In 2007, Steve Jobs delivered his landmark keynote introducing the revolutionary iPhone. As the audience roared with enthusiasm and marvel, he promised that the iPhone would be smarter and easier to use than anything else on the market.
He presented a 2x2 mapping of the iPhone, comparing it against other feature phones and PDAs that existed at the time. Steve Jobs literally placed the iPhone off the chart, not only for technological smarts but also for ease of use.
Since that historical moment, we have all borne witness over the last 15 years to the dizzying wave of change that has followed in the wake of that event. In fact, few of us even realised the impact that such a device would have— how it has now become so deeply integrated into our lives, where often it may even be impossible to communicate, make a purchase, or even authenticate our identity without one.
Ironically and almost insidiously, the amount of technological development has been met with an equal level of complexity in its layering of features and functions. More screen real estate has tempted digital designers to cram more graphics on a screen. What started as an elegant nod to the real world, with gestures like pinch to zoom, has now been augmented with countless swipes and gestures, many of which are not obvious or easy to remember.
And here comes the biggest paradox. All this development is happening at a moment when we see the most significant increase in a group rapidly becoming one of the largest and yet most neglected audiences in this digital revolution — the elderly.
In an article by The Times, Dame Esther Rantzen shared the story of writer Pete Paphides' father trying to pay for parking to attend a friend's memorial service. In many developed countries, app services have replaced parking coupons or meters.
A seemingly simple payment experience that a digitally savvy person may praise for convenience and ingenuity. But for someone who requires assistance to navigate these digital platforms, for whom googling solutions isn't second nature, it becomes a traumatic experience that negatively reinforces their aversion to technology. It's a blow to their self-esteem.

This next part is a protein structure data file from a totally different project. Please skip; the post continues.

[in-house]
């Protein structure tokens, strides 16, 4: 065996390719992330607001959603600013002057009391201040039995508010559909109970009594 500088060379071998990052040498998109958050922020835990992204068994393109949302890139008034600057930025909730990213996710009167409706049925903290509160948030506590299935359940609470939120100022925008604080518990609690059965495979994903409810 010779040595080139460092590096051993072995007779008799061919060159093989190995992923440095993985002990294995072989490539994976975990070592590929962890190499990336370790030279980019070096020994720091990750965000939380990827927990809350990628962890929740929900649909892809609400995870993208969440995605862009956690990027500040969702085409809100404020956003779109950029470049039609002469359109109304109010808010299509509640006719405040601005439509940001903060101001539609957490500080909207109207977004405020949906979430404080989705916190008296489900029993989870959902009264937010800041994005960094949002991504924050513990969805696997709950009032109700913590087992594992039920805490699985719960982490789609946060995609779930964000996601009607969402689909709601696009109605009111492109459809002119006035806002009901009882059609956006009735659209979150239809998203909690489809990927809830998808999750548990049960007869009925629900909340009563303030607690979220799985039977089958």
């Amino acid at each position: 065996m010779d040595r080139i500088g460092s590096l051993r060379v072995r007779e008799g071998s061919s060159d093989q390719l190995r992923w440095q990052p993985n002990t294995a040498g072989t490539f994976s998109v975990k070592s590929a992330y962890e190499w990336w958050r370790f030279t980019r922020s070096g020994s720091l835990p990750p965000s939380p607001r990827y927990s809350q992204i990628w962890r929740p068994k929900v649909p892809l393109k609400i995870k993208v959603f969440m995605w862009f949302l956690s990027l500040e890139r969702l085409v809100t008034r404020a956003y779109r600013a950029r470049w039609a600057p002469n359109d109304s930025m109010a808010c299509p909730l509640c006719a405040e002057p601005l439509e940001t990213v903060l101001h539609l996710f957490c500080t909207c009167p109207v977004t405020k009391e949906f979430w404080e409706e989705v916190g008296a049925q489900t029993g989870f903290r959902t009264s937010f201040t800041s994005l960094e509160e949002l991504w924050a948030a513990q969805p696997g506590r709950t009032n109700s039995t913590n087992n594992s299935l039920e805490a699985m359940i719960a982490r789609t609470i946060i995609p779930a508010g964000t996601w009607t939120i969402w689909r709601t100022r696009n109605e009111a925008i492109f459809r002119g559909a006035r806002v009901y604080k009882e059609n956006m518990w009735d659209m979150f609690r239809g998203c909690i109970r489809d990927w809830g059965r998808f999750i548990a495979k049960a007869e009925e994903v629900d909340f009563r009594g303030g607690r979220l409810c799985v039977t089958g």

In research we carried out with this target group, it was evident that a majority of the elderly have a strong desire to fully participate in the digital world, whether making a video call to see a baby granddaughter or browsing through family photos. However, even a simple observation will reveal how quickly many people get lost or stuck trying to accomplish these tasks that the rest of us breeze through daily. This inevitably leads to feelings of distress, uncertainty and anxiety over their digital illiteracy and a sense of loss of autonomy in going about daily life.
This led us to develop our understanding of what their basic needs are and more importantly how this then needs to be applied to achieve higher-level needs. For example, we all seek to maintain our autonomy. However, what we ultimately desire is to remain capable of achieving tangible goals.
For instance, being able to buy groceries online maintains a sense of autonomy, and that’s already a big step. But being able to design an e-birthday card for a loved one would create a sense of achievement. This is where the opportunity lies for our devices to play a proactive role in enabling that.
As Rantzen so eloquently points out: the older people need a champion to take on the digital world. But who will be their champion? Who truly cares for their dignity and the quality of their later years? Many businesses tack on words like "inclusive" and "diverse" to their company manifestos. But are they truly living up to the values they've set themselves, or is it just clever copywriting for a marketing strategy?
So how might we adapt the existing digital experience for the elderly? How can it help to retain as much of their autonomy? Could we postulate that our now ever smarter devices can start to become the true aide-mémoire or a helpful assistant that can be the crutch we need to give our daily needs that little booster? Could we even dare imagine it can become a truly sensitive and anticipatory companion? One that adjusts and nuances the engagement depending on our changing needs?
Although general accessibility concerns for the elderly have been addressed by most operating system standards with options for font size, colour, and the simplification of gestures, this is just the tip of the iceberg of what can be done for them in an AI-pumped digital world.
With this ubiquity, one could argue that the major operating systems driving these devices now carry a social responsibility. Not only that, but it also makes for good business sense. Looking back at the demographics, this massive and relatively wealthy customer base is where the value lies.
A fundamental mindset change needs to happen. After 15 years of layered development and incremental changes, we need to rethink how we interact with our devices at an operating system level. To set foundational ground rules that will enable the world of app developers to build apps that deliver not only the right features and functionality but to do it with a level of empathy that bends to meet the needs of the user and not the other way round.
In the next part of this article, I’ll explore some of the conceptual ideas around what makes an Empathic UI. I want to start a dialogue that will hopefully trigger an urgently needed change in our digitally augmented lifestyles for a group that needs it most.
Managing Director at Chemistry
Creating meaningful customer centric solutions for complex organisations
Chemistry was founded in 2000 with the belief that great ideas come from the synergy of minds.
Today we are an Experience Design consultancy, based in Singapore & Amsterdam, driven by an international team of multidisciplinary creatives.